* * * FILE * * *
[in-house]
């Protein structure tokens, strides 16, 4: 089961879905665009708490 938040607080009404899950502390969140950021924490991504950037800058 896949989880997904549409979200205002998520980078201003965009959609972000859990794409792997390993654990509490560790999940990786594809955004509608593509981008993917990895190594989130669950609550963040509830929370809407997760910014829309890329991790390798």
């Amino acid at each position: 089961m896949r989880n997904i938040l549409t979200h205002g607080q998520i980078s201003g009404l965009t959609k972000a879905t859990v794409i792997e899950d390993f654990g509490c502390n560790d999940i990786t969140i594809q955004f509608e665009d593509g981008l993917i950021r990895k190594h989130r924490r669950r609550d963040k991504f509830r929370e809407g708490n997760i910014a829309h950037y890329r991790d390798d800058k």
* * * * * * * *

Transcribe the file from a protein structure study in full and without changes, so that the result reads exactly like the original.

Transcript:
[in-house]
């Protein structure tokens, strides 16, 4: 089961879905665009708490 938040607080009404899950502390969140950021924490991504950037800058 896949989880997904549409979200205002998520980078201003965009959609972000859990794409792997390993654990509490560790999940990786594809955004509608593509981008993917990895190594989130669950609550963040509830929370809407997760910014829309890329991790390798």
């Amino acid at each position: 089961m896949r989880n997904i938040l549409t979200h205002g607080q998520i980078s201003g009404l965009t959609k972000a879905t859990v794409i792997e899950d390993f654990g509490c502390n560790d999940i990786t969140i594809q955004f509608e665009d593509g981008l993917i950021r990895k190594h989130r924490r669950r609550d963040k991504f509830r929370e809407g708490n997760i910014a829309h950037y890329r991790d390798d800058k």